Seismic detection of rockslides at regional scale: examples from the Eastern Alps and feasibility of kurtosis-based event location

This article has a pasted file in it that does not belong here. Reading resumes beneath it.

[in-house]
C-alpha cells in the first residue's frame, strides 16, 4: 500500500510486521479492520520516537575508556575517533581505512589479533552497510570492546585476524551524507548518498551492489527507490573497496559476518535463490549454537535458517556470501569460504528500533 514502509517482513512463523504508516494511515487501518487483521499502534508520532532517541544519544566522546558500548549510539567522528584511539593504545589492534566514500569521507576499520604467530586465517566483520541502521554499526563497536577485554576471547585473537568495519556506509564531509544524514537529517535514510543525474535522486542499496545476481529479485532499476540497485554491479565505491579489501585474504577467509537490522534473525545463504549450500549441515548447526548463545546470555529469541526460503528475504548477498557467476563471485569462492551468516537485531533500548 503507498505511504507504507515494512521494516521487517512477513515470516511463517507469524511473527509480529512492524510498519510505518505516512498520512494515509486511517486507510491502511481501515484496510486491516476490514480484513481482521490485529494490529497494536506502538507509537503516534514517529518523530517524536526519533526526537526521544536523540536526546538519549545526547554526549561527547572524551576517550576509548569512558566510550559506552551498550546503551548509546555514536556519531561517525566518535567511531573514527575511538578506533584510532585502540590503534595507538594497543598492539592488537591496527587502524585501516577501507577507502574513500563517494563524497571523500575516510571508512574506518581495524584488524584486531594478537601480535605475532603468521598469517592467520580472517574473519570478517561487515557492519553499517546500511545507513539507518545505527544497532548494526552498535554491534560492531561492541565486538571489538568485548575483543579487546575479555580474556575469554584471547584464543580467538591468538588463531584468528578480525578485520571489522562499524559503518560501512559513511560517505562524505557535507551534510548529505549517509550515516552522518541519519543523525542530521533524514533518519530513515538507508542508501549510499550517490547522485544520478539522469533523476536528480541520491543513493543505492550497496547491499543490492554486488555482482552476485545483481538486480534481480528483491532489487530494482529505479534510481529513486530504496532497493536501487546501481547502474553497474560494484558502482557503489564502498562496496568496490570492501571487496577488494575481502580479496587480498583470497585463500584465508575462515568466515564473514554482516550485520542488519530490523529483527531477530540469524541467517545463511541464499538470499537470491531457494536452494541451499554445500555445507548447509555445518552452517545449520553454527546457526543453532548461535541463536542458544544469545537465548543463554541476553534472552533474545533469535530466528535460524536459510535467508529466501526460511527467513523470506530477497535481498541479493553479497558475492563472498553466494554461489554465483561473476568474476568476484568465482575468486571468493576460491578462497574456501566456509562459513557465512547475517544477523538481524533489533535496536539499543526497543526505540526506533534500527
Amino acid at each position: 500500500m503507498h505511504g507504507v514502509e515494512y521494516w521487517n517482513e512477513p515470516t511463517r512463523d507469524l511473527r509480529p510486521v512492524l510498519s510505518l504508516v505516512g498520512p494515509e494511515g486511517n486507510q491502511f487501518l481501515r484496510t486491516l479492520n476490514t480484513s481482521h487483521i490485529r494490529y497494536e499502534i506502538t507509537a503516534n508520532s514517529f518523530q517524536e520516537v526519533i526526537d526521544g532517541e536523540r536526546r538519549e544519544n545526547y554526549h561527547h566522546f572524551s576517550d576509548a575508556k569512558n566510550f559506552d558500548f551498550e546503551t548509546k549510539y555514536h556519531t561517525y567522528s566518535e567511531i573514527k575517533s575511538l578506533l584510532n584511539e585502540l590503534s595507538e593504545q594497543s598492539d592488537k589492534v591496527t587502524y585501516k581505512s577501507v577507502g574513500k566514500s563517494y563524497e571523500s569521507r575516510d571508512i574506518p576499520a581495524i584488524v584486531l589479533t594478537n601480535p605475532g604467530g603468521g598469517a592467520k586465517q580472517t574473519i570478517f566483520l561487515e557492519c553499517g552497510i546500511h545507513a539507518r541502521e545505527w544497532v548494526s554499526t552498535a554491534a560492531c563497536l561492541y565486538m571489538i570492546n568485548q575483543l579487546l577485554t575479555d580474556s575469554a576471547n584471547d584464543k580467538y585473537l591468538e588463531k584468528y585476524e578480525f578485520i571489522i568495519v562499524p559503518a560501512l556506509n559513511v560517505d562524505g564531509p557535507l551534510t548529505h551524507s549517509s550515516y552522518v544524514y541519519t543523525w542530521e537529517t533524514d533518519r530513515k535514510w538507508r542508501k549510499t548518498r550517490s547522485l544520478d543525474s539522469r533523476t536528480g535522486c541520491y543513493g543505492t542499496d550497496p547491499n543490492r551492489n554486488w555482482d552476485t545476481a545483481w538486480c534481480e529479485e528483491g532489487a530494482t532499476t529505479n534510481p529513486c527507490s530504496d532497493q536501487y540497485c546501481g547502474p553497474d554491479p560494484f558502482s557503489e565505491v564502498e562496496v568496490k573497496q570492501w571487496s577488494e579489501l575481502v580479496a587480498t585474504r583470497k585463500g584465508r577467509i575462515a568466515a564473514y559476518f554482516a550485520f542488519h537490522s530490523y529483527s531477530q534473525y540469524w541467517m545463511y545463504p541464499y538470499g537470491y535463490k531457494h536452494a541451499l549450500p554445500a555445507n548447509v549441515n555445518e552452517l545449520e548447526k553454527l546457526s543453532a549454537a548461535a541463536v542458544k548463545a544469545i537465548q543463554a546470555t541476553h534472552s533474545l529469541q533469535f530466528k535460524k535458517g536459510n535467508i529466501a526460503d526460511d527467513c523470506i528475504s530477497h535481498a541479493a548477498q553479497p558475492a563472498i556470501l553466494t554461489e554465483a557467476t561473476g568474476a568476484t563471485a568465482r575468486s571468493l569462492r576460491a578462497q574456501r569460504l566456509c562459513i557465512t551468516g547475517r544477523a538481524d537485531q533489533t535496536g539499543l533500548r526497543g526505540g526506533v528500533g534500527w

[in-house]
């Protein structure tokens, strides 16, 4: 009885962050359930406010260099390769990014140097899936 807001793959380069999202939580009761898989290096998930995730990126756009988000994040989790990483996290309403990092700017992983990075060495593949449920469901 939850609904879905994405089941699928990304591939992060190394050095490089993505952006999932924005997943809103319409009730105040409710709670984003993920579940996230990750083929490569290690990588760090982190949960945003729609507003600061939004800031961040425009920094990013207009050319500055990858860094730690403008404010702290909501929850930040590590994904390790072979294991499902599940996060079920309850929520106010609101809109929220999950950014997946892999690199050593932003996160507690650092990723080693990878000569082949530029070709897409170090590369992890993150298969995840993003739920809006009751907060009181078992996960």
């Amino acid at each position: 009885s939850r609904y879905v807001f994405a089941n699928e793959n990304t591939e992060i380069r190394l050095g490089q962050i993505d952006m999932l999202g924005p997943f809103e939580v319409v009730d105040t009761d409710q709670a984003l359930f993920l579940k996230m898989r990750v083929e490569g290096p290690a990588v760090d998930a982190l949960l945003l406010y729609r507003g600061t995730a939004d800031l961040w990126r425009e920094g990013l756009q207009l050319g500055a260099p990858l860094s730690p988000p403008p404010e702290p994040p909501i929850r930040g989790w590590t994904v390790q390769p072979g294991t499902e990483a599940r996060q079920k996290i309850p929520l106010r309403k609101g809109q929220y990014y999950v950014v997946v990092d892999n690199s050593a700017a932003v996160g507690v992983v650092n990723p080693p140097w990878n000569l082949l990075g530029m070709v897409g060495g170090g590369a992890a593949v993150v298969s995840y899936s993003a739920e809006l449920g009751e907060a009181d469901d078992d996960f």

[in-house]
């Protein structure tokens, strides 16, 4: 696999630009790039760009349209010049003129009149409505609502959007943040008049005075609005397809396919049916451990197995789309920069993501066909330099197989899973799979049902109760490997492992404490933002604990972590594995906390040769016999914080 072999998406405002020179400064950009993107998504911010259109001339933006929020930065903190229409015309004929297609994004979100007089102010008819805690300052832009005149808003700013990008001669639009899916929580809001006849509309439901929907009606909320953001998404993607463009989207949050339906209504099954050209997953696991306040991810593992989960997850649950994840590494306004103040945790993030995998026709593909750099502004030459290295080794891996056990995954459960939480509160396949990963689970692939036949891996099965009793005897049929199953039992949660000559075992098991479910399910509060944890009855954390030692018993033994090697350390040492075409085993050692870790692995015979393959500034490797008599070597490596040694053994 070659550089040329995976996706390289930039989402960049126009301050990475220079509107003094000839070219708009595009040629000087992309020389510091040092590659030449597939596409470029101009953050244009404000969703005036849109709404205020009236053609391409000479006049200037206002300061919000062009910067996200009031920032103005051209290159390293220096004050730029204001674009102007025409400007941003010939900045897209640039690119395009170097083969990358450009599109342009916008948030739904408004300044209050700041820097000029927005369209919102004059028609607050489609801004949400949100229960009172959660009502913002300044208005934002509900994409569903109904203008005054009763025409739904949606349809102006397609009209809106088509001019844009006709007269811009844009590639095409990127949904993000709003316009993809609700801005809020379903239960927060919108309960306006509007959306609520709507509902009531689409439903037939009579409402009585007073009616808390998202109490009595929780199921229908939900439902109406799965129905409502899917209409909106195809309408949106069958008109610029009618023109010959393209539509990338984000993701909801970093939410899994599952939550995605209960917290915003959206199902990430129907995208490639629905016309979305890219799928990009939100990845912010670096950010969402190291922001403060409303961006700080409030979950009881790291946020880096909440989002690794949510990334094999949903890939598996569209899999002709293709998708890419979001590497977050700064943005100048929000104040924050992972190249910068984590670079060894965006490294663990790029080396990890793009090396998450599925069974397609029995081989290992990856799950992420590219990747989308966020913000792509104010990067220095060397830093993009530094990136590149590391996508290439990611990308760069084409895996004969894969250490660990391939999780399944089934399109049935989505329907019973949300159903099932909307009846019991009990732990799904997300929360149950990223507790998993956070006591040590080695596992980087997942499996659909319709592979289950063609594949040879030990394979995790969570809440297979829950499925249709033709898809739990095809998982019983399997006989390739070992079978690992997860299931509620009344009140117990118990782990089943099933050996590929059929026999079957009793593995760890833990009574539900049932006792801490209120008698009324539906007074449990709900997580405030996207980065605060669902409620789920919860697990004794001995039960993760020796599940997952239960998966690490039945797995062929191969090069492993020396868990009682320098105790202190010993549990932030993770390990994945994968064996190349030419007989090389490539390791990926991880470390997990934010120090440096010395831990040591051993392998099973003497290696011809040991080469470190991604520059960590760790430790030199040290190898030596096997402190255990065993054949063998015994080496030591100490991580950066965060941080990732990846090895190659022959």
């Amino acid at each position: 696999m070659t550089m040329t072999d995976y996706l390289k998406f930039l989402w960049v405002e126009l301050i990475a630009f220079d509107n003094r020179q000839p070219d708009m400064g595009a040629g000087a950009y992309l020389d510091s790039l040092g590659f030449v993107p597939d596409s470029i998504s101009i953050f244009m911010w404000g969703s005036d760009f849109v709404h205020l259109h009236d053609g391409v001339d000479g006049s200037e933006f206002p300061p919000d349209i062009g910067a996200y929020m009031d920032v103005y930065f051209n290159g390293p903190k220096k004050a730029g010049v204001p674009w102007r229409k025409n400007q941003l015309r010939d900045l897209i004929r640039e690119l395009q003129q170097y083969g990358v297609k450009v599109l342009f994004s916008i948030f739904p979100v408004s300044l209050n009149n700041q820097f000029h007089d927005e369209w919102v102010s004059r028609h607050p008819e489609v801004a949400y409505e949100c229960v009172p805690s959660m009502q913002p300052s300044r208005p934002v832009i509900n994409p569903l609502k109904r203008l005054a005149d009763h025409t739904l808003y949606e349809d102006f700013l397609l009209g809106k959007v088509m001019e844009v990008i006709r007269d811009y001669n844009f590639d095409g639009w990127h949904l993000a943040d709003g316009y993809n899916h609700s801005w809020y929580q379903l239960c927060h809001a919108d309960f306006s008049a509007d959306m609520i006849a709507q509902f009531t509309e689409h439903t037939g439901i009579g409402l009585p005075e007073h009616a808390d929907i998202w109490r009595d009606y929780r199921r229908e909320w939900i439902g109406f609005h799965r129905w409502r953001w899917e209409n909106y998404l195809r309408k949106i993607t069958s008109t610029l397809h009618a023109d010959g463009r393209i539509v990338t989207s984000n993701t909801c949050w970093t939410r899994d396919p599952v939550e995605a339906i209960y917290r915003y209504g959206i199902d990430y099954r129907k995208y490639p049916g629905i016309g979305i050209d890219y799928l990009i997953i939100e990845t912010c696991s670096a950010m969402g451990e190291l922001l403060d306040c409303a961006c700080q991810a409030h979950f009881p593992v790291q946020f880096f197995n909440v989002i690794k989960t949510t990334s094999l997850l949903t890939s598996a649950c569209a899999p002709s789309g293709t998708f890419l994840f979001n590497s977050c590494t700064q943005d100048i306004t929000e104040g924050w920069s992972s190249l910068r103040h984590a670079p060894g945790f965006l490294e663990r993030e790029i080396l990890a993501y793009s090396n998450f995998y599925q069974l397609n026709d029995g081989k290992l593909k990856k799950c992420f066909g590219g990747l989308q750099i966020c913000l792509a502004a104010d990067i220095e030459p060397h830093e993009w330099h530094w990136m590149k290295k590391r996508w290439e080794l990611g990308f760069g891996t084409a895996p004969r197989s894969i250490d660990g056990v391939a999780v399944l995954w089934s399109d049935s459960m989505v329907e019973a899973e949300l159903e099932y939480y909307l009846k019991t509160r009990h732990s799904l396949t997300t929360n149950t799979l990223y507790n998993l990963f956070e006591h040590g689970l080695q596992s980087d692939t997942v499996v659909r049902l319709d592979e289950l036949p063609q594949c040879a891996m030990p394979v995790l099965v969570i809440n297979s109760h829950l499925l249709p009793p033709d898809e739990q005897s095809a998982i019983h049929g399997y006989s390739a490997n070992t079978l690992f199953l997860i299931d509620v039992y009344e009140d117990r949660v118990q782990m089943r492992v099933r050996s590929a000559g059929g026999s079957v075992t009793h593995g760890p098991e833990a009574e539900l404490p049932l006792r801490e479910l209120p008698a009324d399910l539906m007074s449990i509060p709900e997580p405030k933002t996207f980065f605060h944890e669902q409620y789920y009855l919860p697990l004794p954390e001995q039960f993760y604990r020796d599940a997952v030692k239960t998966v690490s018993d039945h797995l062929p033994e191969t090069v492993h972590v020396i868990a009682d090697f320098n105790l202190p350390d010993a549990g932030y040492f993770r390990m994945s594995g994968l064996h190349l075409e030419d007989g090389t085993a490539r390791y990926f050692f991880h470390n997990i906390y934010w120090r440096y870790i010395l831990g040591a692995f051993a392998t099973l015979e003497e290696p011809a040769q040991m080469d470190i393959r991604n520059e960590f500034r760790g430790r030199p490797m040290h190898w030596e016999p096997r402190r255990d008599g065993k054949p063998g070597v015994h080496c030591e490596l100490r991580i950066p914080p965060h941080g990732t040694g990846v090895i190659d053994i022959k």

Abstract. Seismic records can provide detailed insight into the mechanisms of gravitational mass movements. Catastrophic events that generate long-period seismic radiation have been studied in detail, and monitoring systems have been developed for applications on a very local scale. Here we demonstrate that similar techniques can also be applied to regional seismic networks, which show great potential for real-time and large-scale monitoring and analysis of rockslide activity. This paper studies 19 moderate-sized to large rockslides in the Eastern Alps that were recorded by regional seismic networks within distances of a few tens of kilometers to more than 200 km. We develop a simple and fully automatic processing chain that detects, locates, and classifies rockslides based on vertical-component seismic records. We show that a kurtosis-based onset picker is suitable to detect the very emergent onsets of rockslide signals and to locate the rockslides within a few kilometers from the true origin using a grid search and a 1-D seismic velocity model. Automatic discrimination between rockslides and local earthquakes is possible by a combination of characteristic parameters extracted from the seismic records, such as kurtosis or maximum-to-mean amplitude ratios. We attempt to relate the amplitude of the seismic records to the documented rockslide volume and reveal a potential power law in agreement with earlier studies. Since our approach is based on simplified methods we suggest and discuss how each step of the automatic processing could be expanded and improved to achieve more detailed results in the future.